Thanks to Beary, the Country Bears realize how wrong they were to break up, which they did due to various petty arguments that escalated, and Beary returns home to his family who he realized truly do care about him, even his brother who somewhat bullies him. The Bears, after reading an essay Beary wrote about them realize how much impact they had on many people's lives, but mainly Beary's. Beary has done several projects based on the band and despite getting a good grade, his teacher wrote "Well done, but does everything have to be about the Country Bears?" After hearing the essay, they decide to do the concert to save Country Bear Hall, but refuse to do so without Beary, as he was the one who brought them back together. Ted goes over to Beary's house (as Beary is starting to take down his posters out of anger, he stops when Ted comes in), then apologizes and tells Beary how much he has helped them.

They go to the hall and his family comes along, but while Ted is apologizing to Beary, Thimple (Christopher Walken), the villain who wants to destroy Country Bear Hall at all costs, kidnaps the rest of the Bears. They eventually discover Thimple is really Benny Boggswaggle, who lost to the Country Bears 30 years ago and wants revenge on them for losing his one chance at fame. He keeps them locked up until the hall is demolished.

Thanks to an idea from Dex, Beary's older brother, Ted, Beary, and Beary's family are able to track down and rescue the Bears and head to the concert together. Unfortunately the guy they hired to promote it was paid off by Thimble not to and didn't, so it looks like they aren't going to be able to save the Hall after all. Suddenly Big Al, the caretaker of the hall reveals that everyone was just out back (he didn't want them messing up the grass) and when he opens the door and a massive amount of people rush in. The money from the concert is revealed to be enough to save the hall and the Bears perform the concert with Beary now as a member of the band.

Cast

Live action

Voice cast

Puppeteers

  • Alice Dinnean as Beary Barrington (face performer)
  • Misty Rosas as Beary Barrington (in-suit performer)
  • Allan Trautman as Fred Bedderhead (face performer)
  • Kaepan Shaw as Fred Bedderhead (in-suit performer)
  • Terri Hardin as Big Al (facial performer)
  • John Alexander as Big Al (in-suit performer)
  • Bruce Lanoil as Henry Dixon Taylor (face performer)
  • Tom Fisher as Henry Dixon Taylor (in-suit performer)
  • John Kennedy as Zeb Zoober (face performer)
  • Tony Sabin Prince as Zeb Zoober (in-suit performer)
  • Julianne Buescher as Tennessee O'Neal (face performer)
  • Jody St. Michael as Tennessee O'Neal (in-suit performer)
  • Terri Hardin as Trixie St. Claire (face performer)
  • Denise Cheshire as Trixie St. Claire (in-suit performer)
  • Michelan Sisti as Ted Bedderhead (face performer)
  • Brian La Rosa as Ted Bedderhead (in-suit performer)

Musical numbers

Production

The bear suits and animatronic heads were created by Jim Henson's Creature Shop.[1]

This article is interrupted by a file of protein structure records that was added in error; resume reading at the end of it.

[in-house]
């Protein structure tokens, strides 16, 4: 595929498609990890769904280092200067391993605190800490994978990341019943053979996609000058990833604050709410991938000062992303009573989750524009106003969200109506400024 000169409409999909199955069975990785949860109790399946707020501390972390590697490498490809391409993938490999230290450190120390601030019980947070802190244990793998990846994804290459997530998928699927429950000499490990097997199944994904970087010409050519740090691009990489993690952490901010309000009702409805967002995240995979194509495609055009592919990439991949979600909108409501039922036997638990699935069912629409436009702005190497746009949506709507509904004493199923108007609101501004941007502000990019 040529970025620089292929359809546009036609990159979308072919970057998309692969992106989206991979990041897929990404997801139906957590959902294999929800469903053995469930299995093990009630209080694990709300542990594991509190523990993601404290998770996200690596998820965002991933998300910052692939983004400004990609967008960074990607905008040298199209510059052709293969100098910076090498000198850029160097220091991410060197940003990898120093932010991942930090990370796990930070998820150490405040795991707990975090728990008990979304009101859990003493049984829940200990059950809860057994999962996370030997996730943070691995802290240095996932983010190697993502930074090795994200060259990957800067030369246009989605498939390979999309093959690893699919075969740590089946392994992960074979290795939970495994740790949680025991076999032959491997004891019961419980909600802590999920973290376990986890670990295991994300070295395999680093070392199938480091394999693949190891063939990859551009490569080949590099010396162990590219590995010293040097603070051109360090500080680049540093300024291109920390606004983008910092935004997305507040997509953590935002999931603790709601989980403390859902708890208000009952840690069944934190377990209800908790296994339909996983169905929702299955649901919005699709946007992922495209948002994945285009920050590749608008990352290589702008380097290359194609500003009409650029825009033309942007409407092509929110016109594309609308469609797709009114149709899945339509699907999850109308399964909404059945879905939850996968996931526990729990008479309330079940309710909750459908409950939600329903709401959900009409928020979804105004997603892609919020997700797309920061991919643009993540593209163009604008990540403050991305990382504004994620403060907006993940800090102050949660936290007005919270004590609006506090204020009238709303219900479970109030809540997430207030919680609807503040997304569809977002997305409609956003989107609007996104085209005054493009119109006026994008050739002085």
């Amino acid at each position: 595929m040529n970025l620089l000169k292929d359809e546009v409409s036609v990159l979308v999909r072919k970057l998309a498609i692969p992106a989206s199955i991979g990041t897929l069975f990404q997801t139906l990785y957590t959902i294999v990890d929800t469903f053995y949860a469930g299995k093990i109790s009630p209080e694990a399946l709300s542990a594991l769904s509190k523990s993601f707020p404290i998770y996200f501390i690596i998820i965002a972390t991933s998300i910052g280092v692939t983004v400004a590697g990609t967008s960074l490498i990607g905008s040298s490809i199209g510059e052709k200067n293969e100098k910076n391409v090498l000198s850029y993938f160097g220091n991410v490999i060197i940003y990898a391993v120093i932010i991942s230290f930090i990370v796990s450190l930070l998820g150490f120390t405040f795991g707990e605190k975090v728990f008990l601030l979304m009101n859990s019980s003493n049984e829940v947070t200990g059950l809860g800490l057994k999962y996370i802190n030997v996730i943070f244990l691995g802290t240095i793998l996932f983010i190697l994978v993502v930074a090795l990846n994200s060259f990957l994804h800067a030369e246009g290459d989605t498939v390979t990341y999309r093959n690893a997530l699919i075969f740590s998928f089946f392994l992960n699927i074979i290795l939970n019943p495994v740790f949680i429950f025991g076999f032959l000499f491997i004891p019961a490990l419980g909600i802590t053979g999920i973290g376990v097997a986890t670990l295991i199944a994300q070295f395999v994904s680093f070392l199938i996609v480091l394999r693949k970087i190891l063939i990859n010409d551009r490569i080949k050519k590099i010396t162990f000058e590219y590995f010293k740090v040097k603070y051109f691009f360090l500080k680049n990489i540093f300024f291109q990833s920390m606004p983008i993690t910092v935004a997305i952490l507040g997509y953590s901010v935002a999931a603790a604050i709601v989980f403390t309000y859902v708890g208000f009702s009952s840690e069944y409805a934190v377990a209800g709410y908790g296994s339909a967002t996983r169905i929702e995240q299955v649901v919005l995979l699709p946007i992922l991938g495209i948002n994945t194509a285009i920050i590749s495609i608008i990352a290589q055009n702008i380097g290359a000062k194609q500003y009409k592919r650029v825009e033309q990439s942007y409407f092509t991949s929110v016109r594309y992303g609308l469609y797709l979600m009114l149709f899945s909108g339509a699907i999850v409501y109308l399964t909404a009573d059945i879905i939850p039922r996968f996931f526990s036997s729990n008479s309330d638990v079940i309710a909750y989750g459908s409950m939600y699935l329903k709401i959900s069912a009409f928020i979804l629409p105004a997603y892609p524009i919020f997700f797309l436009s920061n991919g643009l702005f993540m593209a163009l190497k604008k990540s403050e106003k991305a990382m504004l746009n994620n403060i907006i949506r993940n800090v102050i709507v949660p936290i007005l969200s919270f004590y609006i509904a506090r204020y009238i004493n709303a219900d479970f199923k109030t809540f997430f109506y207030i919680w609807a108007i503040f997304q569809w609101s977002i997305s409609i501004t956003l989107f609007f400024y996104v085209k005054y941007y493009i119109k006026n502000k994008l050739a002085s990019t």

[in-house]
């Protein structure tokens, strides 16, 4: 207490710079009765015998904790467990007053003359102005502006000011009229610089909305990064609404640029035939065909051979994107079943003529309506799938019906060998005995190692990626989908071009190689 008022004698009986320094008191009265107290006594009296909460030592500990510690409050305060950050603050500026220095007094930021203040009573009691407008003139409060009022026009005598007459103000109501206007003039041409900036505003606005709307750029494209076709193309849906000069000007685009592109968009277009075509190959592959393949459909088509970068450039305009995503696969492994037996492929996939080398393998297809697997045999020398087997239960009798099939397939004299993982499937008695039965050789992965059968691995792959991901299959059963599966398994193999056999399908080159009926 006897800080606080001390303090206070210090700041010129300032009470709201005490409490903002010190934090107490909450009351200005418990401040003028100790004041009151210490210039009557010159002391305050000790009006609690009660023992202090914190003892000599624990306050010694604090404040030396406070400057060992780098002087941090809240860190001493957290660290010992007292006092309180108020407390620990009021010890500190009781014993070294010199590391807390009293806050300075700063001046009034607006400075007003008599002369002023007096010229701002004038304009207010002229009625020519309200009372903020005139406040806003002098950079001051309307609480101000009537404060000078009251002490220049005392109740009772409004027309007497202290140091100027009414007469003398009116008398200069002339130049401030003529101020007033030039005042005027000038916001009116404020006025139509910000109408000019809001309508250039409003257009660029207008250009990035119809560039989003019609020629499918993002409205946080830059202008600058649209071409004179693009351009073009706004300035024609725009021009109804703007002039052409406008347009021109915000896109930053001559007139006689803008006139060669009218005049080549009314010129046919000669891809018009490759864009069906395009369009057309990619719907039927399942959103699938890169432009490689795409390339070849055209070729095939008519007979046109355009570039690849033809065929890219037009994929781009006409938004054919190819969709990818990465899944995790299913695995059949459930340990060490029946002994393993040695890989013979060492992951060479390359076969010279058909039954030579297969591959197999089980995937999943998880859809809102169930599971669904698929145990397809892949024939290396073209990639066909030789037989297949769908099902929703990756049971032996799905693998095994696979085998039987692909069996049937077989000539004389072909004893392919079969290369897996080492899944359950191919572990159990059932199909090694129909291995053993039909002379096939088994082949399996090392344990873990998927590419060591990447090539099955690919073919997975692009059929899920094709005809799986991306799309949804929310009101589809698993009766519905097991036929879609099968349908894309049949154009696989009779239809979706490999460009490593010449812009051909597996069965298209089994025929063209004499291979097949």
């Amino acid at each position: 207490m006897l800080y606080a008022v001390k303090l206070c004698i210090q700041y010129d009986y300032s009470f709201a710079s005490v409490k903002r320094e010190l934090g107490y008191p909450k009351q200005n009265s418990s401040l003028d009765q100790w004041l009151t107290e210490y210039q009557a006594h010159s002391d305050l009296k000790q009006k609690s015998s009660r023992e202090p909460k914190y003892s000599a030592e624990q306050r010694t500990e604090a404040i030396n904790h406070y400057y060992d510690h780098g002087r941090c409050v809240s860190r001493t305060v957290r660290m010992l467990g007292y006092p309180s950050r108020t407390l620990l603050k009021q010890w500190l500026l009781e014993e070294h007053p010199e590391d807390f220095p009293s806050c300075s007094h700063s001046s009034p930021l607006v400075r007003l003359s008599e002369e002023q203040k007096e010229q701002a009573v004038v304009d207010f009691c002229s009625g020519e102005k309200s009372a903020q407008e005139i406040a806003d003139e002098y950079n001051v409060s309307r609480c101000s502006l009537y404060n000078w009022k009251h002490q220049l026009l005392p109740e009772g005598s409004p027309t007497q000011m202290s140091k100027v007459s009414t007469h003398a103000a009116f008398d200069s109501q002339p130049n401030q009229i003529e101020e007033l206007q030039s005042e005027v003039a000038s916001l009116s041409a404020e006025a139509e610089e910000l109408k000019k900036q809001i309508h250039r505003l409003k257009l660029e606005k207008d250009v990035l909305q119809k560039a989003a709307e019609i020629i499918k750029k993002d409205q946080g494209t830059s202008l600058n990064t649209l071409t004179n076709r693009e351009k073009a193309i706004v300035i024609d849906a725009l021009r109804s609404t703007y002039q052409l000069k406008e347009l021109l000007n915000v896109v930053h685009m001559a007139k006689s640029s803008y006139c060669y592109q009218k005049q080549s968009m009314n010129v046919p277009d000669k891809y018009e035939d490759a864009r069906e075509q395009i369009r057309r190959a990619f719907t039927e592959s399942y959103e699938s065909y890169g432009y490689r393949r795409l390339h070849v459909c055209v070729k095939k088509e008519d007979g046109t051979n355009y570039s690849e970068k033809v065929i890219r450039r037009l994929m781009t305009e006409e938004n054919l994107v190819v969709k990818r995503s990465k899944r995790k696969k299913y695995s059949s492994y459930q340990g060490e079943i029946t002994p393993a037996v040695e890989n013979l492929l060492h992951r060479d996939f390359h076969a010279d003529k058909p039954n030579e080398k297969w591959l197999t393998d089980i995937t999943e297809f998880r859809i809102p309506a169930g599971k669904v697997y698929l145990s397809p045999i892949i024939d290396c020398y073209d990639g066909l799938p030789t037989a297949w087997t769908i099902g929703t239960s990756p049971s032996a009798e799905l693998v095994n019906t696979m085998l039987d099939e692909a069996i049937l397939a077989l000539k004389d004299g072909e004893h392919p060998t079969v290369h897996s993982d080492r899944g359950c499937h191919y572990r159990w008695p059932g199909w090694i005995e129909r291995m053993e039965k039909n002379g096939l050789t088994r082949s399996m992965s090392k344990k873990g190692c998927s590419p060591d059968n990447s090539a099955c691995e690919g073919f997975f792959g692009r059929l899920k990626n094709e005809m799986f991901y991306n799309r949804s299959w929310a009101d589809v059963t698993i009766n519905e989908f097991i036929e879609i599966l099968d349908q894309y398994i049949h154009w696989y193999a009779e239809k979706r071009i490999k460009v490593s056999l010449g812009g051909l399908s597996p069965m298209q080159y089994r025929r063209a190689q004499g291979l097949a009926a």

Principal photography began on March 15, 2001, and wrapped on August 21, 2001. It was filmed in Franklin, Tennessee, as well as various locations in California.[2]

Reception

The film was a box office flop; budgeted at US $35 million, it grossed only $16,990,825 in the United States and an additional $1,021,272 overseas. The film was released on DVD and VHS in December 17, 2002. On Rotten Tomatoes, the film only received a 30% positive rating. Reception to The Country Bears was mixed. Film critic Roger Ebert said "the formidable technical skills in The Country Bears must not be allowed to distract from the film's terminal inanity." Critic Sean O'Connell said of the film "Bears is bad. Not 'terrible filmmaking' bad, but more like, 'I once had a nightmare like this, and it's now coming true' bad." It had a few positive reviews but most criticized it for lacking entertaining acting or an enjoyable storyline. Several critics and people who saw the movie also stated that they were expecting one movie but got something else.

Despite all the celebrities on hand, this spin-off from a theme park attraction still feels tired and hokey.
―Rotten Tomatoes

Christopher Walken was nominated for a Razzie award for Worst Supporting Actor for his performance in the film.

The film's soundtrack, however, was praised as it included several original songs by big country stars at the time.

Gallery

Trivia

References


External links


v - e - d
The Country Bears logo.png
Media
Film: The Country Bears (soundtrack)

Books: Big Albert Moves In

Disney Parks
Country Bear JamboreeCountry Bear Vacation HoedownCountry Bear Christmas Special
Characters
HenryFive Bear RugsMelvin, Buff, and MaxBig AlLiver Lips McGrowlWendellShakerTeddi BarraSun BonnetsTrixie St. ClaireGomerErnestSammyRandy the SkunkUrsus H. Bear

Movie: Beary BarringtonTed BedderheadFred BedderheadZeb ZooberTennessee O'NealReed ThimpleRoadieOfficer Hamm and Officer CheetsNorbert BarringtonMrs. BarringtonDexter BarringtonRip Hollard

Locations
Country Bear Hall
Songs
Bear Band SerenadeThe Great OutdoorsCome Again (Come On In)The Ballad of Davy Crockett

Movie: Kick It Into GearThe Kid In You